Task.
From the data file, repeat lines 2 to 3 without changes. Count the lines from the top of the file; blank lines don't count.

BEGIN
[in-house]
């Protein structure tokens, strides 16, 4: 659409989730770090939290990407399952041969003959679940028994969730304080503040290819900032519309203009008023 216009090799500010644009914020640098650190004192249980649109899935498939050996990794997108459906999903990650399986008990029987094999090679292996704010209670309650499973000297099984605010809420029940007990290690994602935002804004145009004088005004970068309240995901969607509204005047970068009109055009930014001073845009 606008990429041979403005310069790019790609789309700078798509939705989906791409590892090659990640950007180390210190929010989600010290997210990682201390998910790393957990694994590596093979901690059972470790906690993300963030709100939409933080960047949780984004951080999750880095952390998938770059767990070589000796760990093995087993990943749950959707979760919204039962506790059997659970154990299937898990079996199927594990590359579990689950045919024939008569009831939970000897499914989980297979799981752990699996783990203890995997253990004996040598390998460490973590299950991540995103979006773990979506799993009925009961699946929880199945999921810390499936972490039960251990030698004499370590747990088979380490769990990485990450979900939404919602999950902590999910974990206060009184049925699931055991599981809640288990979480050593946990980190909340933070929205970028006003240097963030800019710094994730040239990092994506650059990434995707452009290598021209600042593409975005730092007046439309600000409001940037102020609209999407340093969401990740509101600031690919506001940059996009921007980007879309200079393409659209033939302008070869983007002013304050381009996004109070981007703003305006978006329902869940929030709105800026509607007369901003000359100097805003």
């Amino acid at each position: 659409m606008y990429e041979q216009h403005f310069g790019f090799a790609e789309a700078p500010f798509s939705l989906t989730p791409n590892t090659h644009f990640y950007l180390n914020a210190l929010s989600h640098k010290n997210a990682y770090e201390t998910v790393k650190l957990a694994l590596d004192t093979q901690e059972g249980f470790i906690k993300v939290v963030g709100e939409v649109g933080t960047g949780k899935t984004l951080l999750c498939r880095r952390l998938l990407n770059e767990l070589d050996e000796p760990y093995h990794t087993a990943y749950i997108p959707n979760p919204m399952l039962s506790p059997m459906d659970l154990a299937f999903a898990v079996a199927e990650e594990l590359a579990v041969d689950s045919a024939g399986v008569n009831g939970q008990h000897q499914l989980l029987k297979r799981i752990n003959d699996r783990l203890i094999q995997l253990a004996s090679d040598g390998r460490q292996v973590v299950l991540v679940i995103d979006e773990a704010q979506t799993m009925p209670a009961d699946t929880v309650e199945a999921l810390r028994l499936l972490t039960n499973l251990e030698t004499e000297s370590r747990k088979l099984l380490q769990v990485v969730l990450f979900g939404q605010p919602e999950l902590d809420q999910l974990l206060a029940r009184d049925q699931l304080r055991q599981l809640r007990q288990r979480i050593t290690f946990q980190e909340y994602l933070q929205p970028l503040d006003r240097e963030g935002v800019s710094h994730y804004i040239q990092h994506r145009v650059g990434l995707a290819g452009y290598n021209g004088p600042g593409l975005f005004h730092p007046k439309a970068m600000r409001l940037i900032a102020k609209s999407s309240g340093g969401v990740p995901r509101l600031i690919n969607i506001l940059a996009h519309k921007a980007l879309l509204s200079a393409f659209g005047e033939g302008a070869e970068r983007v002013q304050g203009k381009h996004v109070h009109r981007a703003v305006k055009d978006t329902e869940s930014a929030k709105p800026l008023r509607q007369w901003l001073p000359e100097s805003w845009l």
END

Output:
């Protein structure tokens, strides 16, 4: 659409989730770090939290990407399952041969003959679940028994969730304080503040290819900032519309203009008023 216009090799500010644009914020640098650190004192249980649109899935498939050996990794997108459906999903990650399986008990029987094999090679292996704010209670309650499973000297099984605010809420029940007990290690994602935002804004145009004088005004970068309240995901969607509204005047970068009109055009930014001073845009 606008990429041979403005310069790019790609789309700078798509939705989906791409590892090659990640950007180390210190929010989600010290997210990682201390998910790393957990694994590596093979901690059972470790906690993300963030709100939409933080960047949780984004951080999750880095952390998938770059767990070589000796760990093995087993990943749950959707979760919204039962506790059997659970154990299937898990079996199927594990590359579990689950045919024939008569009831939970000897499914989980297979799981752990699996783990203890995997253990004996040598390998460490973590299950991540995103979006773990979506799993009925009961699946929880199945999921810390499936972490039960251990030698004499370590747990088979380490769990990485990450979900939404919602999950902590999910974990206060009184049925699931055991599981809640288990979480050593946990980190909340933070929205970028006003240097963030800019710094994730040239990092994506650059990434995707452009290598021209600042593409975005730092007046439309600000409001940037102020609209999407340093969401990740509101600031690919506001940059996009921007980007879309200079393409659209033939302008070869983007002013304050381009996004109070981007703003305006978006329902869940929030709105800026509607007369901003000359100097805003």
């Amino acid at each position: 659409m606008y990429e041979q216009h403005f310069g790019f090799a790609e789309a700078p500010f798509s939705l989906t989730p791409n590892t090659h644009f990640y950007l180390n914020a210190l929010s989600h640098k010290n997210a990682y770090e201390t998910v790393k650190l957990a694994l590596d004192t093979q901690e059972g249980f470790i906690k993300v939290v963030g709100e939409v649109g933080t960047g949780k899935t984004l951080l999750c498939r880095r952390l998938l990407n770059e767990l070589d050996e000796p760990y093995h990794t087993a990943y749950i997108p959707n979760p919204m399952l039962s506790p059997m459906d659970l154990a299937f999903a898990v079996a199927e990650e594990l590359a579990v041969d689950s045919a024939g399986v008569n009831g939970q008990h000897q499914l989980l029987k297979r799981i752990n003959d699996r783990l203890i094999q995997l253990a004996s090679d040598g390998r460490q292996v973590v299950l991540v679940i995103d979006e773990a704010q979506t799993m009925p209670a009961d699946t929880v309650e199945a999921l810390r028994l499936l972490t039960n499973l251990e030698t004499e000297s370590r747990k088979l099984l380490q769990v990485v969730l990450f979900g939404q605010p919602e999950l902590d809420q999910l974990l206060a029940r009184d049925q699931l304080r055991q599981l809640r007990q288990r979480i050593t290690f946990q980190e909340y994602l933070q929205p970028l503040d006003r240097e963030g935002v800019s710094h994730y804004i040239q990092h994506r145009v650059g990434l995707a290819g452009y290598n021209g004088p600042g593409l975005f005004h730092p007046k439309a970068m600000r409001l940037i900032a102020k609209s999407s309240g340093g969401v990740p995901r509101l600031i690919n969607i506001l940059a996009h519309k921007a980007l879309l509204s200079a393409f659209g005047e033939g302008a070869e970068r983007v002013q304050g203009k381009h996004v109070h009109r981007a703003v305006k055009d978006t329902e869940s930014a929030k709105p800026l008023r509607q007369w901003l001073p000359e100097s805003w845009l």